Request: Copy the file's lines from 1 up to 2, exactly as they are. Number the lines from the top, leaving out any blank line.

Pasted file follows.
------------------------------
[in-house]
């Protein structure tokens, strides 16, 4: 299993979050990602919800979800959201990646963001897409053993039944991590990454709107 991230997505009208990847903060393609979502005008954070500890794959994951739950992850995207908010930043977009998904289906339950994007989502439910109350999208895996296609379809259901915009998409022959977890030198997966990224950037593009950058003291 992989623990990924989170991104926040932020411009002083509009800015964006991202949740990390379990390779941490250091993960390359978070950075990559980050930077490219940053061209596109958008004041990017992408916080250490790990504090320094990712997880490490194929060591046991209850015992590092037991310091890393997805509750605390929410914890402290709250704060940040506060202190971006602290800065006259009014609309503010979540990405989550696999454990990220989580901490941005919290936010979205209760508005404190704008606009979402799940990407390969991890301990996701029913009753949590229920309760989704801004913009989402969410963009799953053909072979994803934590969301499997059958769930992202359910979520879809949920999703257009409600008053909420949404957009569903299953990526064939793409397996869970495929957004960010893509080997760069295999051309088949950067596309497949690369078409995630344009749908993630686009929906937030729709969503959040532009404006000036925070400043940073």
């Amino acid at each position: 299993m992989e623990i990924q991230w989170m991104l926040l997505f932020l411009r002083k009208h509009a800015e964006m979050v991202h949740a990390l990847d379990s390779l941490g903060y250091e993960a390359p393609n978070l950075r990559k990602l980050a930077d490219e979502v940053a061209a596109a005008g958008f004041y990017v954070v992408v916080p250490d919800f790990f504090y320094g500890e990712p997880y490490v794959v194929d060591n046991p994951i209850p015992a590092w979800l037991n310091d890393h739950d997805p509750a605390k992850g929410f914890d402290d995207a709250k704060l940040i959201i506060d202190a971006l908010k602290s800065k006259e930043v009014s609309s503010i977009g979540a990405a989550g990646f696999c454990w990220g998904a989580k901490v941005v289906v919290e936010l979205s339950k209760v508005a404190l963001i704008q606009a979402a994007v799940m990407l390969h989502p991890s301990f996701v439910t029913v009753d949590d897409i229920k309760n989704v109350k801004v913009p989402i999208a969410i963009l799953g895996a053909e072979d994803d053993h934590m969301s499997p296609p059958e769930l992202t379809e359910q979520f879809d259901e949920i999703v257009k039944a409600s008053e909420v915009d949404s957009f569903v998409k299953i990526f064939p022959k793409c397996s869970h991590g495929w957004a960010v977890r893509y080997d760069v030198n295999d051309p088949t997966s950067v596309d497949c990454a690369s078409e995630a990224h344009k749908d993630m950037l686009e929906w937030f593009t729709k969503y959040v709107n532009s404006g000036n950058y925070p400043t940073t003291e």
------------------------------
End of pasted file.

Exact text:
[in-house]
């Protein structure tokens, strides 16, 4: 299993979050990602919800979800959201990646963001897409053993039944991590990454709107 991230997505009208990847903060393609979502005008954070500890794959994951739950992850995207908010930043977009998904289906339950994007989502439910109350999208895996296609379809259901915009998409022959977890030198997966990224950037593009950058003291 992989623990990924989170991104926040932020411009002083509009800015964006991202949740990390379990390779941490250091993960390359978070950075990559980050930077490219940053061209596109958008004041990017992408916080250490790990504090320094990712997880490490194929060591046991209850015992590092037991310091890393997805509750605390929410914890402290709250704060940040506060202190971006602290800065006259009014609309503010979540990405989550696999454990990220989580901490941005919290936010979205209760508005404190704008606009979402799940990407390969991890301990996701029913009753949590229920309760989704801004913009989402969410963009799953053909072979994803934590969301499997059958769930992202359910979520879809949920999703257009409600008053909420949404957009569903299953990526064939793409397996869970495929957004960010893509080997760069295999051309088949950067596309497949690369078409995630344009749908993630686009929906937030729709969503959040532009404006000036925070400043940073």